The U.S. Surgeon General’s wife recently had surgery to remove a nodal recurrence of melanoma. Through the Surgeon General’s official Facebook account, he detailed his wife’s treatment and her history of tanning in her youth to raise awareness of melanoma and discuss its risk factors.
As the Surgeon General laid out, melanoma is the most aggressive form of skin cancer and nearly 9,000 individuals die from it every year. Many medical journals show that avoiding excess UV exposure and taking preventive steps can help reduce the likelihood of skin cancer development.
The U.S. Preventive Services Task Force echoed this in a recently released recommendation that clinicians should counsel children, their parents, and young adults on the use of sun protective behaviors to prevent skin cancer. The recommendation encourages counseling interventions to increase sun protection behavior like applying sunscreen regularly, wearing protective clothing, and avoiding sunlight during peak hours.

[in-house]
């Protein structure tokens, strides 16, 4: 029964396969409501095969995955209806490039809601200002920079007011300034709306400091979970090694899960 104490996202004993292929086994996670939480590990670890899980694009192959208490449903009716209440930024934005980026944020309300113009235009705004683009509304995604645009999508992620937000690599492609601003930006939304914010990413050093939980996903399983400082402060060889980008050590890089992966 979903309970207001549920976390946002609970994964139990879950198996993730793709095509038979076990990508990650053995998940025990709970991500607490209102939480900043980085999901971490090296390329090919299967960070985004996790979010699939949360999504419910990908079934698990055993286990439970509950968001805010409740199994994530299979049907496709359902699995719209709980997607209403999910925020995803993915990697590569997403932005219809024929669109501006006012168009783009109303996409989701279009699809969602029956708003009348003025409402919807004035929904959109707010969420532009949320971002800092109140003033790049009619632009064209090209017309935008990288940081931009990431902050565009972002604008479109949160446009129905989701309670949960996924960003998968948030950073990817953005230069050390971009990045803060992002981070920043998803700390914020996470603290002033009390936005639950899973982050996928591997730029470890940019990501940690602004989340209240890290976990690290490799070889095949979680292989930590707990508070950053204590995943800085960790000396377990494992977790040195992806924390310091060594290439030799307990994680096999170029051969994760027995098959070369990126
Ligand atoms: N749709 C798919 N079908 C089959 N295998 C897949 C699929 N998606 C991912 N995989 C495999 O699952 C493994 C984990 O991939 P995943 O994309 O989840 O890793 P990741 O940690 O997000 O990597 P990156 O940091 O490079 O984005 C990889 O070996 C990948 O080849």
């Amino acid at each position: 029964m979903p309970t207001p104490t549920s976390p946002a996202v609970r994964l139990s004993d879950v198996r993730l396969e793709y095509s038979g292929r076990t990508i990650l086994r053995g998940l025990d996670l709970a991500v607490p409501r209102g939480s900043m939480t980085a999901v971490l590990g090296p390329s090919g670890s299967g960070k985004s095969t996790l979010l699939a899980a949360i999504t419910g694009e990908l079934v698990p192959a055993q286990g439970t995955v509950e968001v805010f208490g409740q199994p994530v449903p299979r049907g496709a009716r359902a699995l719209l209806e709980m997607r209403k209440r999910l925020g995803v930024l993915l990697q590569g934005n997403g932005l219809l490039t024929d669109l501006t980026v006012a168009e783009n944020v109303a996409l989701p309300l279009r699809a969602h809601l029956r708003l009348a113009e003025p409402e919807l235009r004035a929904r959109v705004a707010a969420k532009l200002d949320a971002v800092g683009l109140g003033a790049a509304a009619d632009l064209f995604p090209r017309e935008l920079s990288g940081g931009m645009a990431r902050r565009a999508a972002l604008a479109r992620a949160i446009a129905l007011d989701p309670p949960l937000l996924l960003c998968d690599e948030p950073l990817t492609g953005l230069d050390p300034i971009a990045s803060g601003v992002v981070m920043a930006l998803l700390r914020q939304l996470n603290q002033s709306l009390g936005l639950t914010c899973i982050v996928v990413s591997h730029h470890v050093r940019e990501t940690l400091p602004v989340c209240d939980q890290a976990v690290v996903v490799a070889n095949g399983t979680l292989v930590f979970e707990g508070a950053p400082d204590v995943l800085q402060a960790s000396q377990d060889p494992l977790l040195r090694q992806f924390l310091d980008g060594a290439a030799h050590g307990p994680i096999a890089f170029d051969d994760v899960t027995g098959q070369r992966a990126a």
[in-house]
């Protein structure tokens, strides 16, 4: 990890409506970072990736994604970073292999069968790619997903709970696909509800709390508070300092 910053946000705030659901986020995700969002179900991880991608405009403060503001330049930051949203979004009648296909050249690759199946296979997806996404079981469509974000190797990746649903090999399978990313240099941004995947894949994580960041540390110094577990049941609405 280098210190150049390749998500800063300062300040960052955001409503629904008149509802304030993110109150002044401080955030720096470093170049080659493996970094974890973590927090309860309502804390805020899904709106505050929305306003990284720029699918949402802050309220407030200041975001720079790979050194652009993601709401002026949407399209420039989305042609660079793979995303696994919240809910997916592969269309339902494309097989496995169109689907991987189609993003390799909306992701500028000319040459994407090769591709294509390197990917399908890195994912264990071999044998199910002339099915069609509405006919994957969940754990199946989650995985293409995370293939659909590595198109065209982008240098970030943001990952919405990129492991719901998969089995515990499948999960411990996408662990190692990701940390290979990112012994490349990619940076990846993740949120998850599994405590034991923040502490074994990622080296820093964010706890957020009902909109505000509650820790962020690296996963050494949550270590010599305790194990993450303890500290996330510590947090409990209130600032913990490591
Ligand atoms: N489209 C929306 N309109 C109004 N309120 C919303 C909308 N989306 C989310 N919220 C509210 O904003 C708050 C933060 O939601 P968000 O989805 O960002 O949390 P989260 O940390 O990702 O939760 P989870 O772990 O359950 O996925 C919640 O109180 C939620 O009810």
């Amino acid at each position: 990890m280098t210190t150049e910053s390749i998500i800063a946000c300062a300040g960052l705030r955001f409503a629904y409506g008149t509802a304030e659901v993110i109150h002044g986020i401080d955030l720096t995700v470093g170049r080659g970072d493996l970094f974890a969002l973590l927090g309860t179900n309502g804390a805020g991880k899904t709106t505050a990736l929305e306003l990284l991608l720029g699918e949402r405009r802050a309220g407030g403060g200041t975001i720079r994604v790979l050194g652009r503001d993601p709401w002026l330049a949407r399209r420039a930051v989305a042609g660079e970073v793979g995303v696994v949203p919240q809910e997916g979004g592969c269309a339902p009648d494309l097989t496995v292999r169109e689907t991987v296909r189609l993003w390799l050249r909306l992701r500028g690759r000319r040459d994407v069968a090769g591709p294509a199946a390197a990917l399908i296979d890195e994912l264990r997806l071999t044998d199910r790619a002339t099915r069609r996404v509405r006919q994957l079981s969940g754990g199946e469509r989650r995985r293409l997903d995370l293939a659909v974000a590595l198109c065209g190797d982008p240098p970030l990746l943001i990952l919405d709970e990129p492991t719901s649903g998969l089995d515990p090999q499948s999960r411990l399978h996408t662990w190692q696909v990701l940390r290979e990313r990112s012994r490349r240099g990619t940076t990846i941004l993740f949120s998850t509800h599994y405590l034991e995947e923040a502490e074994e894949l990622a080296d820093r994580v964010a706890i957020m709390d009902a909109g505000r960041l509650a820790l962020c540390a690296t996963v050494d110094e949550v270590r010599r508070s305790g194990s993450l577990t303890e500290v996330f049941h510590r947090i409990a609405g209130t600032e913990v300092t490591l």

In his Facebook post, the Surgeon General encouraged folks to pay attention to skin cancer warning signs like a new spot on the skin, or one that is changing in size, shape, or color. Annual visits with a dermatologist can help screen for developing skin cancer.
ASDSA is working with its SUNucate coalition to increase children’s access to sunscreen and sun protective clothing at school by advancing legislation. 13 states have SUNucate related policies in place and 15 states have pending legislation.